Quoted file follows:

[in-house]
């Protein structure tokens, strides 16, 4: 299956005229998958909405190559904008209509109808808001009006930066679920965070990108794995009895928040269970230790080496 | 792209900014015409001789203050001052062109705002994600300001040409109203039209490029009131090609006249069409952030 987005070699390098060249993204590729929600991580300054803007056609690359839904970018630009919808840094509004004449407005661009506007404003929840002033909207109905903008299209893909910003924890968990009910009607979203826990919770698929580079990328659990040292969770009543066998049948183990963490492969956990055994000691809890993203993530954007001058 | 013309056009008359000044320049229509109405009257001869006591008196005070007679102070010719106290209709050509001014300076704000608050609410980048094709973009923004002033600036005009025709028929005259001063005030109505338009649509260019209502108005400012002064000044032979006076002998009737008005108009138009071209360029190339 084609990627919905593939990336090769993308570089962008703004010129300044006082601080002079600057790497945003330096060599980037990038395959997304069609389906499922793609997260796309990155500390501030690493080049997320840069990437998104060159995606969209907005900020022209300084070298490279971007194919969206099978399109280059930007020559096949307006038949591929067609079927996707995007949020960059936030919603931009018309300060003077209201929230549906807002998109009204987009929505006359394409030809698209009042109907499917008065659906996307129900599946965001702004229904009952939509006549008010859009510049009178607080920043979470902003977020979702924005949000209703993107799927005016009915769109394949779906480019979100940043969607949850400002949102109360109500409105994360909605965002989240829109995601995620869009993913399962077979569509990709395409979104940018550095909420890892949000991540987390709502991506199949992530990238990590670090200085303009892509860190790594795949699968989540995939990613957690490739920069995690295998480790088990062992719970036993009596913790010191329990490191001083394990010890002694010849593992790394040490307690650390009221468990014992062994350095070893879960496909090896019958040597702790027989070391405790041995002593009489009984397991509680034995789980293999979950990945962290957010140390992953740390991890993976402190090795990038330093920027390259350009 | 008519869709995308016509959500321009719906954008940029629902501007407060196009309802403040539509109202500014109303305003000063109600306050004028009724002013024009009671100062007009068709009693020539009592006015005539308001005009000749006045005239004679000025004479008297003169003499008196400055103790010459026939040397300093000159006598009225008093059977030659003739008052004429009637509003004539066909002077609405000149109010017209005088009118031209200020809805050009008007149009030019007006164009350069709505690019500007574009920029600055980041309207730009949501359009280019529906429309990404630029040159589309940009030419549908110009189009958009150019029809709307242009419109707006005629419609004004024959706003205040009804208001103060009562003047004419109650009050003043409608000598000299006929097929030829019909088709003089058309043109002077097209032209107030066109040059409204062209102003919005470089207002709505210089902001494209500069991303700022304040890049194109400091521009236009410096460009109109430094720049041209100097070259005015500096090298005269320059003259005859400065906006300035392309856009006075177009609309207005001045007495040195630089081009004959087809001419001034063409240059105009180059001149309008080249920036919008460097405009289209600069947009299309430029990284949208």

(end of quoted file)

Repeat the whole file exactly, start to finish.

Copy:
[in-house]
């Protein structure tokens, strides 16, 4: 299956005229998958909405190559904008209509109808808001009006930066679920965070990108794995009895928040269970230790080496 | 792209900014015409001789203050001052062109705002994600300001040409109203039209490029009131090609006249069409952030 987005070699390098060249993204590729929600991580300054803007056609690359839904970018630009919808840094509004004449407005661009506007404003929840002033909207109905903008299209893909910003924890968990009910009607979203826990919770698929580079990328659990040292969770009543066998049948183990963490492969956990055994000691809890993203993530954007001058 | 013309056009008359000044320049229509109405009257001869006591008196005070007679102070010719106290209709050509001014300076704000608050609410980048094709973009923004002033600036005009025709028929005259001063005030109505338009649509260019209502108005400012002064000044032979006076002998009737008005108009138009071209360029190339 084609990627919905593939990336090769993308570089962008703004010129300044006082601080002079600057790497945003330096060599980037990038395959997304069609389906499922793609997260796309990155500390501030690493080049997320840069990437998104060159995606969209907005900020022209300084070298490279971007194919969206099978399109280059930007020559096949307006038949591929067609079927996707995007949020960059936030919603931009018309300060003077209201929230549906807002998109009204987009929505006359394409030809698209009042109907499917008065659906996307129900599946965001702004229904009952939509006549008010859009510049009178607080920043979470902003977020979702924005949000209703993107799927005016009915769109394949779906480019979100940043969607949850400002949102109360109500409105994360909605965002989240829109995601995620869009993913399962077979569509990709395409979104940018550095909420890892949000991540987390709502991506199949992530990238990590670090200085303009892509860190790594795949699968989540995939990613957690490739920069995690295998480790088990062992719970036993009596913790010191329990490191001083394990010890002694010849593992790394040490307690650390009221468990014992062994350095070893879960496909090896019958040597702790027989070391405790041995002593009489009984397991509680034995789980293999979950990945962290957010140390992953740390991890993976402190090795990038330093920027390259350009 | 008519869709995308016509959500321009719906954008940029629902501007407060196009309802403040539509109202500014109303305003000063109600306050004028009724002013024009009671100062007009068709009693020539009592006015005539308001005009000749006045005239004679000025004479008297003169003499008196400055103790010459026939040397300093000159006598009225008093059977030659003739008052004429009637509003004539066909002077609405000149109010017209005088009118031209200020809805050009008007149009030019007006164009350069709505690019500007574009920029600055980041309207730009949501359009280019529906429309990404630029040159589309940009030419549908110009189009958009150019029809709307242009419109707006005629419609004004024959706003205040009804208001103060009562003047004419109650009050003043409608000598000299006929097929030829019909088709003089058309043109002077097209032209107030066109040059409204062209102003919005470089207002709505210089902001494209500069991303700022304040890049194109400091521009236009410096460009109109430094720049041209100097070259005015500096090298005269320059003259005859400065906006300035392309856009006075177009609309207005001045007495040195630089081009004959087809001419001034063409240059105009180059001149309008080249920036919008460097405009289209600069947009299309430029990284949208």